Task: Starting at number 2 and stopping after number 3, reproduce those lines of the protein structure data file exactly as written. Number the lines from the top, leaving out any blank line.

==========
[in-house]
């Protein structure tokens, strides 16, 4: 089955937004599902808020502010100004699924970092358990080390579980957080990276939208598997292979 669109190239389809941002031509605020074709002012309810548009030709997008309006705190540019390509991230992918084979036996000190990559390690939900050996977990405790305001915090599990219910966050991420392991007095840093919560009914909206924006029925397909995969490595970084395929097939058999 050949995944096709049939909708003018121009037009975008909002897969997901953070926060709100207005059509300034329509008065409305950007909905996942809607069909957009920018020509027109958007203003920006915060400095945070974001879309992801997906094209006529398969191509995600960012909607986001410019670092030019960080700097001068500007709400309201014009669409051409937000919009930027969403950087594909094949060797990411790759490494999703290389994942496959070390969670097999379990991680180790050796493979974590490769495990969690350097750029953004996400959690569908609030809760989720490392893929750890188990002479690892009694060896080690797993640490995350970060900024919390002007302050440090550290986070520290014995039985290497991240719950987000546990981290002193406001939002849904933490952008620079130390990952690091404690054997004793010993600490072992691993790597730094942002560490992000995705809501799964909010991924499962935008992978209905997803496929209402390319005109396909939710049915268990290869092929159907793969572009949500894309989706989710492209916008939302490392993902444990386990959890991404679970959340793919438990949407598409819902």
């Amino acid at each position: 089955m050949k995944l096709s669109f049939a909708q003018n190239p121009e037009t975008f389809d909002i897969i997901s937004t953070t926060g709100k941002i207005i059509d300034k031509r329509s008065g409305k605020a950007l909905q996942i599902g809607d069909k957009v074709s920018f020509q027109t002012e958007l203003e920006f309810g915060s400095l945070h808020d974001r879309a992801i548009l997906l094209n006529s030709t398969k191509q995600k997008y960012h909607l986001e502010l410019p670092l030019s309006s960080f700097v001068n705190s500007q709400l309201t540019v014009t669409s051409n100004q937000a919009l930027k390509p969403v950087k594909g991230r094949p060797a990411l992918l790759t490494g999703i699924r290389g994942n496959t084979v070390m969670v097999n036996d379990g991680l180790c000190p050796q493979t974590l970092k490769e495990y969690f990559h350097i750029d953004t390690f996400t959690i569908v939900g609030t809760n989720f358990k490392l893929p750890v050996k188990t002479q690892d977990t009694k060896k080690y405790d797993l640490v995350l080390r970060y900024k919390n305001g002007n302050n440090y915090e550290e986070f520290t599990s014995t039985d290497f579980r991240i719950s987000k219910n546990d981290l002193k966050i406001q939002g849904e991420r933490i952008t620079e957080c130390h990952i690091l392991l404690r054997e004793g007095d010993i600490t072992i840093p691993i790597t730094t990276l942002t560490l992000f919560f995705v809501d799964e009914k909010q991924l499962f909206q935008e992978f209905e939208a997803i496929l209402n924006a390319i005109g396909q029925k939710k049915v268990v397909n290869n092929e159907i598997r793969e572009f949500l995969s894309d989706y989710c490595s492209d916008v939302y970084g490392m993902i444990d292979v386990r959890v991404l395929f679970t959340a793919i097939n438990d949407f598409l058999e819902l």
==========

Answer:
């Protein structure tokens, strides 16, 4: 089955937004599902808020502010100004699924970092358990080390579980957080990276939208598997292979 669109190239389809941002031509605020074709002012309810548009030709997008309006705190540019390509991230992918084979036996000190990559390690939900050996977990405790305001915090599990219910966050991420392991007095840093919560009914909206924006029925397909995969490595970084395929097939058999 050949995944096709049939909708003018121009037009975008909002897969997901953070926060709100207005059509300034329509008065409305950007909905996942809607069909957009920018020509027109958007203003920006915060400095945070974001879309992801997906094209006529398969191509995600960012909607986001410019670092030019960080700097001068500007709400309201014009669409051409937000919009930027969403950087594909094949060797990411790759490494999703290389994942496959070390969670097999379990991680180790050796493979974590490769495990969690350097750029953004996400959690569908609030809760989720490392893929750890188990002479690892009694060896080690797993640490995350970060900024919390002007302050440090550290986070520290014995039985290497991240719950987000546990981290002193406001939002849904933490952008620079130390990952690091404690054997004793010993600490072992691993790597730094942002560490992000995705809501799964909010991924499962935008992978209905997803496929209402390319005109396909939710049915268990290869092929159907793969572009949500894309989706989710492209916008939302490392993902444990386990959890991404679970959340793919438990949407598409819902």
């Amino acid at each position: 089955m050949k995944l096709s669109f049939a909708q003018n190239p121009e037009t975008f389809d909002i897969i997901s937004t953070t926060g709100k941002i207005i059509d300034k031509r329509s008065g409305k605020a950007l909905q996942i599902g809607d069909k957009v074709s920018f020509q027109t002012e958007l203003e920006f309810g915060s400095l945070h808020d974001r879309a992801i548009l997906l094209n006529s030709t398969k191509q995600k997008y960012h909607l986001e502010l410019p670092l030019s309006s960080f700097v001068n705190s500007q709400l309201t540019v014009t669409s051409n100004q937000a919009l930027k390509p969403v950087k594909g991230r094949p060797a990411l992918l790759t490494g999703i699924r290389g994942n496959t084979v070390m969670v097999n036996d379990g991680l180790c000190p050796q493979t974590l970092k490769e495990y969690f990559h350097i750029d953004t390690f996400t959690i569908v939900g609030t809760n989720f358990k490392l893929p750890v050996k188990t002479q690892d977990t009694k060896k080690y405790d797993l640490v995350l080390r970060y900024k919390n305001g002007n302050n440090y915090e550290e986070f520290t599990s014995t039985d290497f579980r991240i719950s987000k219910n546990d981290l002193k966050i406001q939002g849904e991420r933490i952008t620079e957080c130390h990952i690091l392991l404690r054997e004793g007095d010993i600490t072992i840093p691993i790597t730094t990276l942002t560490l992000f919560f995705v809501d799964e009914k909010q991924l499962f909206q935008e992978f209905e939208a997803i496929l209402n924006a390319i005109g396909q029925k939710k049915v268990v397909n290869n092929e159907i598997r793969e572009f949500l995969s894309d989706y989710c490595s492209d916008v939302y970084g490392m993902i444990d292979v386990r959890v991404l395929f679970t959340a793919i097939n438990d949407f598409l058999e819902l």